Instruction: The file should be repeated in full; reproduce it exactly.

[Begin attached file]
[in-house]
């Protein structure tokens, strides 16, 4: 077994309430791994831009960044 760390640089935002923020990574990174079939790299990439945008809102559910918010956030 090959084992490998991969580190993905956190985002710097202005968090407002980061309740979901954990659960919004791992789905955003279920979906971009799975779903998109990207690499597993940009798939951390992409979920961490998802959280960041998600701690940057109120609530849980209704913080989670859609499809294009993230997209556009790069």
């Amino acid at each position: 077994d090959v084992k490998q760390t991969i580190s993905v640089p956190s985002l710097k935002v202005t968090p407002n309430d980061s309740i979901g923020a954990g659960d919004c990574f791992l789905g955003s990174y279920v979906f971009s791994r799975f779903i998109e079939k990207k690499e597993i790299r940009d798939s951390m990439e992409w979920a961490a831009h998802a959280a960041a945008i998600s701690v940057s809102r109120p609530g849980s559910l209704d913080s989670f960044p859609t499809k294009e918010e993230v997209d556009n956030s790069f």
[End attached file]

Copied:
[in-house]
């Protein structure tokens, strides 16, 4: 077994309430791994831009960044 760390640089935002923020990574990174079939790299990439945008809102559910918010956030 090959084992490998991969580190993905956190985002710097202005968090407002980061309740979901954990659960919004791992789905955003279920979906971009799975779903998109990207690499597993940009798939951390992409979920961490998802959280960041998600701690940057109120609530849980209704913080989670859609499809294009993230997209556009790069």
């Amino acid at each position: 077994d090959v084992k490998q760390t991969i580190s993905v640089p956190s985002l710097k935002v202005t968090p407002n309430d980061s309740i979901g923020a954990g659960d919004c990574f791992l789905g955003s990174y279920v979906f971009s791994r799975f779903i998109e079939k990207k690499e597993i790299r940009d798939s951390m990439e992409w979920a961490a831009h998802a959280a960041a945008i998600s701690v940057s809102r109120p609530g849980s559910l209704d913080s989670f960044p859609t499809k294009e918010e993230v997209d556009n956030s790069f």